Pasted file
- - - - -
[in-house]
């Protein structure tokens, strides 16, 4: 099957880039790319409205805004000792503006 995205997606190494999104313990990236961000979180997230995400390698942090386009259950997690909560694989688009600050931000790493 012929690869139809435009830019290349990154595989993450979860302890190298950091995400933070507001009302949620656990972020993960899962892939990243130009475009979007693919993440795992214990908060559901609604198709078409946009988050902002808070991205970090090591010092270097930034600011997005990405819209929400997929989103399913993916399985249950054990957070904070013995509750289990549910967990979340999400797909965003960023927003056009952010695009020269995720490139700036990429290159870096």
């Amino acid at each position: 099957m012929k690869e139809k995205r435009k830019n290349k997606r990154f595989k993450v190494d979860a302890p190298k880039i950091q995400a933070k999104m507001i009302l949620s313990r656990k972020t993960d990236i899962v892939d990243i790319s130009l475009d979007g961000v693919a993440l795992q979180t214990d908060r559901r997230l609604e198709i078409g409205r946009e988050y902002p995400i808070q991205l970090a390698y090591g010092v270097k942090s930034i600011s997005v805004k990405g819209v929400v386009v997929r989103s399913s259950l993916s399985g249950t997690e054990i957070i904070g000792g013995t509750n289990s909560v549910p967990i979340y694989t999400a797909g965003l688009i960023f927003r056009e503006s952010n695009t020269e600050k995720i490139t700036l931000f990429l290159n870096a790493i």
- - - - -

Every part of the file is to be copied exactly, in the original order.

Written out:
[in-house]
């Protein structure tokens, strides 16, 4: 099957880039790319409205805004000792503006 995205997606190494999104313990990236961000979180997230995400390698942090386009259950997690909560694989688009600050931000790493 012929690869139809435009830019290349990154595989993450979860302890190298950091995400933070507001009302949620656990972020993960899962892939990243130009475009979007693919993440795992214990908060559901609604198709078409946009988050902002808070991205970090090591010092270097930034600011997005990405819209929400997929989103399913993916399985249950054990957070904070013995509750289990549910967990979340999400797909965003960023927003056009952010695009020269995720490139700036990429290159870096």
């Amino acid at each position: 099957m012929k690869e139809k995205r435009k830019n290349k997606r990154f595989k993450v190494d979860a302890p190298k880039i950091q995400a933070k999104m507001i009302l949620s313990r656990k972020t993960d990236i899962v892939d990243i790319s130009l475009d979007g961000v693919a993440l795992q979180t214990d908060r559901r997230l609604e198709i078409g409205r946009e988050y902002p995400i808070q991205l970090a390698y090591g010092v270097k942090s930034i600011s997005v805004k990405g819209v929400v386009v997929r989103s399913s259950l993916s399985g249950t997690e054990i957070i904070g000792g013995t509750n289990s909560v549910p967990i979340y694989t999400a797909g965003l688009i960023f927003r056009e503006s952010n695009t020269e600050k995720i490139t700036l931000f990429l290159n870096a790493i």